Belichick raves about Ninkovich's leadership, unselfishness

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Belichick raves about Ninkovich's leadership, unselfishness

FOXBORO -- There have been a slew of important football players to come through New England and Bill Belichick’s program doing back to 2000, but very few get the star treatment when the end comes. That’s been reserved for the likes of the “Perfect Patriot” Tedy Bruschi, Matt Light, Kevin Faulk, Troy Brown and Doug Flutie. Rob Ninkovich joined that select crew Sunday, with the team holding a press conference in front of the media, ownership and just about every coach and player on the current roster. Unique. At times moving, and left no doubt how much the 33-year old impacted his usually irritable head coach.

“Personally, [I] just can’t thank you enough for your contributions to the team [and] to the organization. I haven’t had a – never coached a more unselfish player and I’ve coached a lot of them but you go right up in there in that top echelon group. It was always about the team. It was always about how Rob could help somebody else. ‘What do you need me to do, coach? Do you need me to play here, play there, do something else? I can do this. I’ll snap, I’ll cover kicks, I’ll play linebacker, I’ll rush, I’ll cover. Whatever you need me to do.’

As only he can do, Belichick detailed when the relationship began, back when the Pats prepared for the 2006 draft and they looked at - and bypassed - the Purdue standout.

“He was a little bit of a ‘Was he a linebacker? Was he a defensive end?’ Well it turned out he was both and we missed him the first time around but we finally got it right.”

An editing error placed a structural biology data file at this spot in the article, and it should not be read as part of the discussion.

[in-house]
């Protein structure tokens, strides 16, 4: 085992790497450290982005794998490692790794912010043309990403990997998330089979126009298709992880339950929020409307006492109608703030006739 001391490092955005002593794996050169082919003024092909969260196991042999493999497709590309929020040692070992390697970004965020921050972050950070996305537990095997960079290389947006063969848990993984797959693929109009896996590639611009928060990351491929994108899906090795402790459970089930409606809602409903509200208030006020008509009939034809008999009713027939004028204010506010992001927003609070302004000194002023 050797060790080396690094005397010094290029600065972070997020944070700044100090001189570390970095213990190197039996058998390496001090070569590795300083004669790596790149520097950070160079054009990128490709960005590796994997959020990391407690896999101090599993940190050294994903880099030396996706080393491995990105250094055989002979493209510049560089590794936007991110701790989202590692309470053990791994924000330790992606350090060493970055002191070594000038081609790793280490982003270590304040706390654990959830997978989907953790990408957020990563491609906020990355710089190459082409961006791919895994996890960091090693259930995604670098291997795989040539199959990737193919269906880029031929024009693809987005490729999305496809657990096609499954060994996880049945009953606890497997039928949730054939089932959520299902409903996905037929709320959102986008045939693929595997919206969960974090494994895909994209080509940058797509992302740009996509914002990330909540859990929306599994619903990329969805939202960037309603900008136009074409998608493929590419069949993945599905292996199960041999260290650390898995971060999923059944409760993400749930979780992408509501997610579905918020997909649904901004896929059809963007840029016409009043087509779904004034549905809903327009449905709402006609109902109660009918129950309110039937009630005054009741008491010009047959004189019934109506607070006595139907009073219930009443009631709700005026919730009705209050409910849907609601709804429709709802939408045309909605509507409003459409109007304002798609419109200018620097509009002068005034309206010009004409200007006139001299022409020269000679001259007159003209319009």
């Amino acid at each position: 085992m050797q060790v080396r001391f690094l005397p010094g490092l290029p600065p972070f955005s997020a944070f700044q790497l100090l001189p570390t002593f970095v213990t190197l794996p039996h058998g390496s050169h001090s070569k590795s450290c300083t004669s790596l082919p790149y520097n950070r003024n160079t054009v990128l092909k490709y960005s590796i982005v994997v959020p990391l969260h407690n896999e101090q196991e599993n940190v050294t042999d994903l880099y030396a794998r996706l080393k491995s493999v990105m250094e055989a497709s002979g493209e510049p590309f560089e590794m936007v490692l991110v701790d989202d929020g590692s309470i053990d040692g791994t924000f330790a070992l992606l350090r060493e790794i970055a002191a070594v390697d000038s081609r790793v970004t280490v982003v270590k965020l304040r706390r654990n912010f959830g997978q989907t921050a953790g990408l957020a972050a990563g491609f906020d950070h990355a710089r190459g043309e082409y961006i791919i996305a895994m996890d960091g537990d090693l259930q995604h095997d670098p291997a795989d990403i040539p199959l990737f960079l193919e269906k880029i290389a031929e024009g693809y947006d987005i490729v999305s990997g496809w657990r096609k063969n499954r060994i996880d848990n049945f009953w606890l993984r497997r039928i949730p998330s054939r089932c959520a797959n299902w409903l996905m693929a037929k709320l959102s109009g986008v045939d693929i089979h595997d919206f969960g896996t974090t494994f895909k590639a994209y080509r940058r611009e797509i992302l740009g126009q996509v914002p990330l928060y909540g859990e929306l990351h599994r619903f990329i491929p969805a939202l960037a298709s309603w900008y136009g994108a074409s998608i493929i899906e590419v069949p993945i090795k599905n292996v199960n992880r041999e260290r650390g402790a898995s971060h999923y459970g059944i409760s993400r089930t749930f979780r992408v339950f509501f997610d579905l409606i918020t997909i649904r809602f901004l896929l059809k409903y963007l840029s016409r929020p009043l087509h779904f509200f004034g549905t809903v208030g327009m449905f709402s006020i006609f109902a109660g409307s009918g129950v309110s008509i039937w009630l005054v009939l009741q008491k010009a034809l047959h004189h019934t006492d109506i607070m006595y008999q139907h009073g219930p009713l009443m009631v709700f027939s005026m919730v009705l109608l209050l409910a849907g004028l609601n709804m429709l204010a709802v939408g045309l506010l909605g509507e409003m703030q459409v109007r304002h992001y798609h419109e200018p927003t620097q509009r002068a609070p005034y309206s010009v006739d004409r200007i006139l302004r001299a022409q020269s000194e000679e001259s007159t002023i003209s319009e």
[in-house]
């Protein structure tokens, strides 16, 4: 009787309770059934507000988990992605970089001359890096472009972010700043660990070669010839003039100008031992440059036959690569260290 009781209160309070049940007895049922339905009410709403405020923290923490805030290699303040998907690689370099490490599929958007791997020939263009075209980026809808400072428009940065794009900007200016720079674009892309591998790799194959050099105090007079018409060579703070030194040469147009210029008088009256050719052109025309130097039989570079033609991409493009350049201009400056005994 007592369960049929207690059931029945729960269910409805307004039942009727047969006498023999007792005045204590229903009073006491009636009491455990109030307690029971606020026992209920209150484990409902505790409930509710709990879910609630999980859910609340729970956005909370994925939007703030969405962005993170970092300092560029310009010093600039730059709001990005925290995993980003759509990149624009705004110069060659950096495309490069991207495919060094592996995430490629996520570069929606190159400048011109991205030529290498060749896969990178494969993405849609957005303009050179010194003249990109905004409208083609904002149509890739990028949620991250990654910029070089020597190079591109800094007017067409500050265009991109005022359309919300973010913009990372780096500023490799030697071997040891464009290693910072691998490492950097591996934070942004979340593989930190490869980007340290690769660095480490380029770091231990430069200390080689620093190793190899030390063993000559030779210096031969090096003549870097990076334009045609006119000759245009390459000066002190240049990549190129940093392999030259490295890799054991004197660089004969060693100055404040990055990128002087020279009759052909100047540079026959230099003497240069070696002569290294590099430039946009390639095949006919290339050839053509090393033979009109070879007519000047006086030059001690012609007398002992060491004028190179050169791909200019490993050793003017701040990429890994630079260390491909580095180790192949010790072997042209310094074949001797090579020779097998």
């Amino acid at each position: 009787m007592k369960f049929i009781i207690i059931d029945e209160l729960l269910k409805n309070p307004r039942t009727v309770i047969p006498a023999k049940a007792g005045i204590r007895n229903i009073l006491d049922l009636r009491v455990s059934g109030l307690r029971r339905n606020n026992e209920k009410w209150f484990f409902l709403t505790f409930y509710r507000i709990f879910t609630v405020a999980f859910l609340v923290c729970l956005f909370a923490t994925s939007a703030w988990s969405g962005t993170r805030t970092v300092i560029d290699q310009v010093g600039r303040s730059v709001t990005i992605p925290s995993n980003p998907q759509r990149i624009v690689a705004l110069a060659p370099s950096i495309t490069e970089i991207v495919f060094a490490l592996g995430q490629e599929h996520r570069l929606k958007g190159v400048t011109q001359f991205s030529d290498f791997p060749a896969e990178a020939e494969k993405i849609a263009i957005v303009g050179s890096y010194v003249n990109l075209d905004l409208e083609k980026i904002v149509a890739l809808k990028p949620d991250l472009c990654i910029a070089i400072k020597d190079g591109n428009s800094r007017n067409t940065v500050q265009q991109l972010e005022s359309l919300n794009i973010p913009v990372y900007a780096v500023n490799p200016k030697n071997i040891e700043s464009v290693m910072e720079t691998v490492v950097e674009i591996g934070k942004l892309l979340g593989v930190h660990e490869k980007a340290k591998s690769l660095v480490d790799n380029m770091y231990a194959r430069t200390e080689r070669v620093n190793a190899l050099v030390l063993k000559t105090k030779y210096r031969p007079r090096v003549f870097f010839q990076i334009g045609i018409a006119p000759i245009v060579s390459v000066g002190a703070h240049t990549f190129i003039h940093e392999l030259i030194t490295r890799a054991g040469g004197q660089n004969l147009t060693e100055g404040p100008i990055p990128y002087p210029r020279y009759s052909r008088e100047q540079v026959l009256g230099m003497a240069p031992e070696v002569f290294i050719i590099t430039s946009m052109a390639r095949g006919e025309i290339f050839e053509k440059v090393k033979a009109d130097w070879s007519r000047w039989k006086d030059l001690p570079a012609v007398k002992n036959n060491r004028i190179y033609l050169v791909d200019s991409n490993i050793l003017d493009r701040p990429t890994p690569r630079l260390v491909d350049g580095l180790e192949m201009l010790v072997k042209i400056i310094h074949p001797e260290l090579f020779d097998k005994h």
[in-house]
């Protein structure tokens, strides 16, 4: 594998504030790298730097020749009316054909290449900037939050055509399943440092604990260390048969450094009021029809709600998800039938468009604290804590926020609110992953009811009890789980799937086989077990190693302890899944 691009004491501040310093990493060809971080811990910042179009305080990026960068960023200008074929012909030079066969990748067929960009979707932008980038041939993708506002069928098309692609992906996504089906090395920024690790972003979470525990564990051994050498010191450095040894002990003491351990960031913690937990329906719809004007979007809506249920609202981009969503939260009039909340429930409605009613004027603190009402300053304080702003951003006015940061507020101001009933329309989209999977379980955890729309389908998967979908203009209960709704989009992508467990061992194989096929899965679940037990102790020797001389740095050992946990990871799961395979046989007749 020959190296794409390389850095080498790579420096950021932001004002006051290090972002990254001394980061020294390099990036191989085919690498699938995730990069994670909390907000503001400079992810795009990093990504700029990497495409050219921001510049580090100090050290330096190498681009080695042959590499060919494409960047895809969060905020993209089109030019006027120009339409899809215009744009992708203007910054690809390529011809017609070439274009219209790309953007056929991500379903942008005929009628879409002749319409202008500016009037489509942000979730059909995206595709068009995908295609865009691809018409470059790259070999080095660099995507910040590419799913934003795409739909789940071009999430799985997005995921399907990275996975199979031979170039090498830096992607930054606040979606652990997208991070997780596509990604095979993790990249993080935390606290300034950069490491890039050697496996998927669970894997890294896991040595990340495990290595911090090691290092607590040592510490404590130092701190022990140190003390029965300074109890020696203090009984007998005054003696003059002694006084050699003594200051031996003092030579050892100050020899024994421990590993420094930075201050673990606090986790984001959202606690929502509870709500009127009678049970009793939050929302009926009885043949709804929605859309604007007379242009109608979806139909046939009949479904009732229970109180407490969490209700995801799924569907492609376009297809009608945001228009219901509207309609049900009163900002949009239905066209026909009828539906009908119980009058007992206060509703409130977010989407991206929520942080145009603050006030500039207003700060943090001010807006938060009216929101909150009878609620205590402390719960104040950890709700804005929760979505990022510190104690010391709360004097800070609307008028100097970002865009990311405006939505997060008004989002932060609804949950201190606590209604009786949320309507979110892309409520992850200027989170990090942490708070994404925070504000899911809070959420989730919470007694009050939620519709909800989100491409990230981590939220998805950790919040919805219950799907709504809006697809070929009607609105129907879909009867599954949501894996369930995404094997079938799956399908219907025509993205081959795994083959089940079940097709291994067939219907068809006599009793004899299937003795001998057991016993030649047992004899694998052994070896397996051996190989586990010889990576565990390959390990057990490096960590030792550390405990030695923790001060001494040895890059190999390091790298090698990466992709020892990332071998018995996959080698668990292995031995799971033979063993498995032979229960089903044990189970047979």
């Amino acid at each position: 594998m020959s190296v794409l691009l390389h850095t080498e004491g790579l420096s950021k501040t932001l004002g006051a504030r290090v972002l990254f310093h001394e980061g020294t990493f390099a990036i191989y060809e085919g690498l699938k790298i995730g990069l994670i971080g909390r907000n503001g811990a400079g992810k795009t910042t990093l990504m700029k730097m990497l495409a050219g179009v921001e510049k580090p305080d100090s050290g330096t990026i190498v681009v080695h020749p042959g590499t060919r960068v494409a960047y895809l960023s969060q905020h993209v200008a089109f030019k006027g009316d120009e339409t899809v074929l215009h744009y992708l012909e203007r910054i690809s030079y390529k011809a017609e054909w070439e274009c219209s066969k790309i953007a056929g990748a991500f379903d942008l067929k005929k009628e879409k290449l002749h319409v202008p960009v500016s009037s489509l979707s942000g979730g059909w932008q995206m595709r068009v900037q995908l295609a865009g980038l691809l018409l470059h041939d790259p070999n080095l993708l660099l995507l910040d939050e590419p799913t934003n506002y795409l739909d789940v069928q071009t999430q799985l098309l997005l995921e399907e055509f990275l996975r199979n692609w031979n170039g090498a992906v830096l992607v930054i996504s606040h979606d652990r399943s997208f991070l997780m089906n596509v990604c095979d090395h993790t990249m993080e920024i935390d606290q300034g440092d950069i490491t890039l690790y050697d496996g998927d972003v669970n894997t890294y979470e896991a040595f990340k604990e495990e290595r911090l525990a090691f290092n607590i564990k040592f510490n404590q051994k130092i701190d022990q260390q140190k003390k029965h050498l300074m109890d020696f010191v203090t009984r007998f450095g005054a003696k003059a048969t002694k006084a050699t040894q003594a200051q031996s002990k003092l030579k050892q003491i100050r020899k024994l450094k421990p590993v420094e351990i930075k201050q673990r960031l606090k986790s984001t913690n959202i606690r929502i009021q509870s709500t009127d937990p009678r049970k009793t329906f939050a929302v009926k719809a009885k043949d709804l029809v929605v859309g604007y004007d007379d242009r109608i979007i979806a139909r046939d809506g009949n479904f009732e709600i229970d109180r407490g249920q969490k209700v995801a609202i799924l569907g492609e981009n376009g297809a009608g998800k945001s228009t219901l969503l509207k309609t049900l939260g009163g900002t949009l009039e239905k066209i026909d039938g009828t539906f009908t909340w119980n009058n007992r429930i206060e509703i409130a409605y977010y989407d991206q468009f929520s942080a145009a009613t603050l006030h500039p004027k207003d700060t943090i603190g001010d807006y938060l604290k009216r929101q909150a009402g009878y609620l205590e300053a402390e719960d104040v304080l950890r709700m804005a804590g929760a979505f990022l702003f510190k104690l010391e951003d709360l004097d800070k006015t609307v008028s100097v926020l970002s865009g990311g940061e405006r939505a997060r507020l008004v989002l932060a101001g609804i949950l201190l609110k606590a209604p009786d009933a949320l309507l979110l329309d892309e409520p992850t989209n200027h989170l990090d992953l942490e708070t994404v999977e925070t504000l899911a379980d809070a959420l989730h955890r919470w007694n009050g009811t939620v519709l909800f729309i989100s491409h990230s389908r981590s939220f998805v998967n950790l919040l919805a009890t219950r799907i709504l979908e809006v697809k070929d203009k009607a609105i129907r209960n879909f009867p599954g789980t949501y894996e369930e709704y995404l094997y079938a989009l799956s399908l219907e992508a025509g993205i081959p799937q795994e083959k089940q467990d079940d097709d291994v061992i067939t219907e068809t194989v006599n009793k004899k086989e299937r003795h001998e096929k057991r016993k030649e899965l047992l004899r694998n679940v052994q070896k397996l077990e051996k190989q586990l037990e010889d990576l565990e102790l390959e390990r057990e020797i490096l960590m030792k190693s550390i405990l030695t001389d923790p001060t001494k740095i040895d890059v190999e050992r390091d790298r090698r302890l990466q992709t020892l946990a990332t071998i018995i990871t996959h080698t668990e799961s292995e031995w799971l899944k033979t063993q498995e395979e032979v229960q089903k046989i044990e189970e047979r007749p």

After injuries in New Orleans and a 1-15 Dolphins team that didn’t think highly enough of Ninkovich to keep him, this “tweener” ended up back on the Pats radar in 2009. Thank goodness for that.

“We’re sitting there in training camp in 2009 lacking a little depth at the outside linebacker position. Nick [Caserio] said ‘There’s a guy, Rob, he should be on a roster, he should be in a camp and he’s available so let’s get him.’ Really, it’s just history after that. Rob came in and did a great job for us in the kicking game, started playing on defense the following year in 2010, was a regular player for us. [He] had the big game Monday night against Miami – two interceptions, fumble, made a very athletic play, made a great interception and we saw his coverage skill. It kind of just went on from there. Just year after year of production – sacks, forced fumbles, recovered fumbles.”

The encyclopedic Belichick rattled off more numbers - 24 fumbles forced and recovered by the steady Ninkovich - and five interceptions.

“I mean we just go on and on and on,” he said “I mean there are so many big plays he made through the course of his career.”

Impressive for a player who truly had to earn everything he got and then worked his ass off to keep it. That, in Belichick’s mind, put him in another notable group. 

“Like a lot of guys, he came in here very unheralded; [Tom] Brady, Malcolm Butler, guys like that and the guy he replaced, No. 50 Mike Vrabel. [He] didn’t come in with a lot of fanfare but just came in and worked hard and became a very, very versatile player for us. He played defensive end, inside linebacker, outside linebacker, all the kicking game, was our backup snapper…”

“His versatility was really exceptional which is a tribute to his intelligence, his preparation and his overall skill set. Rob’s got very good playing strength. Maybe he got some of that when he was tossing those steel beams around in Chicago with his dad. But [he] worked very hard in the weight room, had very good playing strength, ran well, athletic and, like I said, all day tough and versatile. [He was a] team captain, one of the real leaders of the team. You can see the testament of everybody here what Rob means to all of us and what he’s meant to all of us.”